Michigan Farm Bureau’s transition from 11 to 12 numbered districts
took effect just last week, at the organization’s 100th annual meeting. Most of
the changes are Up North, where the unwieldly old District 10 — basically everything
northeast of a line from Traverse City to Tawas — was split in two.
The new District 11 (Antrim, Charlevoix, Cheboygan, Emmet, Otsego
and Presque Isle) retained its familiar leader, Antrim County fruit grower Pat
McGuire. Choosing a leader to represent the new District 10 on the board of directors
was the first order of business for delegates representing Arenac, Clare, Gladwin,
Huron Shores and Ogemaw.
And in true Farm Bureau style, one of their own was ready for
Following the redistricting plan long before it took effect, a partially retired dairy farmer from near Sterling in Arenac County started ruminating on ways to prevent leisure from flooding her schedule.
Leona Daniels and her husband Ken milked cows together for 45 years before selling the herd several years ago, downsizing to a small cow-calf operation, raising steers, corn, soybeans and hay. They got strong-armed into Farm Bureau soon as they were married.
“I don’t know if we’d been back from our honeymoon for a week when a local neighbor, Bob Baker, came over and said ‘You need to do this,’" Leona recalls. “So we signed up as members,” beginning a long history of involvement in outreach activities, including the transition from Farm Bureau’s Women’s Program to Promotion & Education in the mid-1980s.
“I did dairy promotions over 40 years when we were milking,” including roles with MMPA, UDIM and of course Farm Bureau. “P&E was a lure when I really got involved in our local Farm Bureau. We have a wonderful story to tell and nobody tells it better than farmers.”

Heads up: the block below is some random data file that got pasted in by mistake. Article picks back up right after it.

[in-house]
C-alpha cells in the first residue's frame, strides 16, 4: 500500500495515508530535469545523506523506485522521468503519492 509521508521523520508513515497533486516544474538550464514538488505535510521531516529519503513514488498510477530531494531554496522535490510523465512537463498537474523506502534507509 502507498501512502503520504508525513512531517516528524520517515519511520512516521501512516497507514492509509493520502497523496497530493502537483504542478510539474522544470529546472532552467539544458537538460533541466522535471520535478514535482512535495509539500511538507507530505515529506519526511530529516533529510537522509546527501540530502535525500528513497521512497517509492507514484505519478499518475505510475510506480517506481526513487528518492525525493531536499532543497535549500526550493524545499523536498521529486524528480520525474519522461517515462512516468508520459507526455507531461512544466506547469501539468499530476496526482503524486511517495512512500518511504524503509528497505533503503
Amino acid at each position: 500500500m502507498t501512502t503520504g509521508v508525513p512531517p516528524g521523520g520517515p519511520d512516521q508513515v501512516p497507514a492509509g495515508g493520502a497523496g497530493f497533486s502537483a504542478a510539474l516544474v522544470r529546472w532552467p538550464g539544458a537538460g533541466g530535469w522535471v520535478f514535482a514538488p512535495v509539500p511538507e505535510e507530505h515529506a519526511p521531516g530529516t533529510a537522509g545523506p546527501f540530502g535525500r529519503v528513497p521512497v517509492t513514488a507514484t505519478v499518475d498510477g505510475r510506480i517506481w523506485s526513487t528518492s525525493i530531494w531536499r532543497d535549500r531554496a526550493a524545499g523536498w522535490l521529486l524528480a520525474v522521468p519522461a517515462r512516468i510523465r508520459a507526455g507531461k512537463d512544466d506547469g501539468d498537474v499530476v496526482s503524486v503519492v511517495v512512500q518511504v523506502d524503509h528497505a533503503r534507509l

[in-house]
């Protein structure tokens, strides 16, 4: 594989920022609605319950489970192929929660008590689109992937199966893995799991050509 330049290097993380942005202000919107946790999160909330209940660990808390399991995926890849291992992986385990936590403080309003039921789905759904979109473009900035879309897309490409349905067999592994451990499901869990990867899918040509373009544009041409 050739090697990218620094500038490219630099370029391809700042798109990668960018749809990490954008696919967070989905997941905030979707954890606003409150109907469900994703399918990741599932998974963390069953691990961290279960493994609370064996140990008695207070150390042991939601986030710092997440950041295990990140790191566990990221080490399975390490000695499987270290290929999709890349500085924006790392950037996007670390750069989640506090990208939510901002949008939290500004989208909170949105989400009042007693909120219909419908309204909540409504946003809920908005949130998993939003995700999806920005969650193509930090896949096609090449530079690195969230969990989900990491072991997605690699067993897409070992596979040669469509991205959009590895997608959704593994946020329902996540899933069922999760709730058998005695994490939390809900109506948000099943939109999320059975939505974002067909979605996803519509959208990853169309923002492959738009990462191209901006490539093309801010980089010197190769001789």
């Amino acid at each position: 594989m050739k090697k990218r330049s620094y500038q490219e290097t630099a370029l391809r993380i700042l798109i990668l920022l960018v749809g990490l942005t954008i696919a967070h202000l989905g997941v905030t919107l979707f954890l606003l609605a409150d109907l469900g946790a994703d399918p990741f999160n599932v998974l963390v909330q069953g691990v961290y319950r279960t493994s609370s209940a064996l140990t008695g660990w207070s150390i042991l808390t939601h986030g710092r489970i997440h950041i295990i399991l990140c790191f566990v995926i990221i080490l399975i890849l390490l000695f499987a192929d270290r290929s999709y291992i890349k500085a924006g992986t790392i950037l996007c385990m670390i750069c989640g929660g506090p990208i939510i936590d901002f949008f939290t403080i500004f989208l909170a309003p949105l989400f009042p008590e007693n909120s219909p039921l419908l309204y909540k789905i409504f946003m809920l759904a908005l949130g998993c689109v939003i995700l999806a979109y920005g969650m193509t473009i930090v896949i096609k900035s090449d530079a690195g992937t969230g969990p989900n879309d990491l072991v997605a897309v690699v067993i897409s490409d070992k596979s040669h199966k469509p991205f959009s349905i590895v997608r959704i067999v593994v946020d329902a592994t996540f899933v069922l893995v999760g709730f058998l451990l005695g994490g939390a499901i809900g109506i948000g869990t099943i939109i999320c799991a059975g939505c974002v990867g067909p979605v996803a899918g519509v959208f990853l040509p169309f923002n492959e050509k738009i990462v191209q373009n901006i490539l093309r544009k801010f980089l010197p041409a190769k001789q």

Her role in the original evolution of Michigan’s groundbreaking Promotion & Education program was a turning point.
“Those were exciting times,” she said. “At AFBF one year I was in an elevator with the chair of the Texas Women’s Committee. We’re all talking and she glanced at my name badge — saw where I was from and that I was with P&E.
“The entire elevator went silent. It was a cold shoulder, and it just amazed me that it was being perceived that we were trying to take something away from someone versus offer more opportunities for people to be involved.”
As MFB’s redistricting plan started to gel, Daniels began building her constituency by visiting county Farm Bureau leaders throughout the region.
“I went to Ogemaw County and Chad Beck said, ‘Why do you want to do this?’ I said, ‘Because I’m excited about what we can accomplish, and I really hope we can pull together and pool our resources.
“It’s an exciting opportunity that’ll give us more of a voice. It’s going to be a much better fit; we’re a lot more cohesive and have more in common than the way things were split up previously.”
Daniels is confident the region can find unity and cohesion with more personal interaction.
“I’ve served on the board before, as chair of the state Promotion & Education committee, but that’s been a few years ago, and things have changed a lot. I’ve got a lot to learn about Alpena and Alcona counties and some of the issues they’re facing, but that’s what I’m here for — to be an ear and a voice for the things we would like to accomplish.”
Read more about the district in New 10: Two Issues.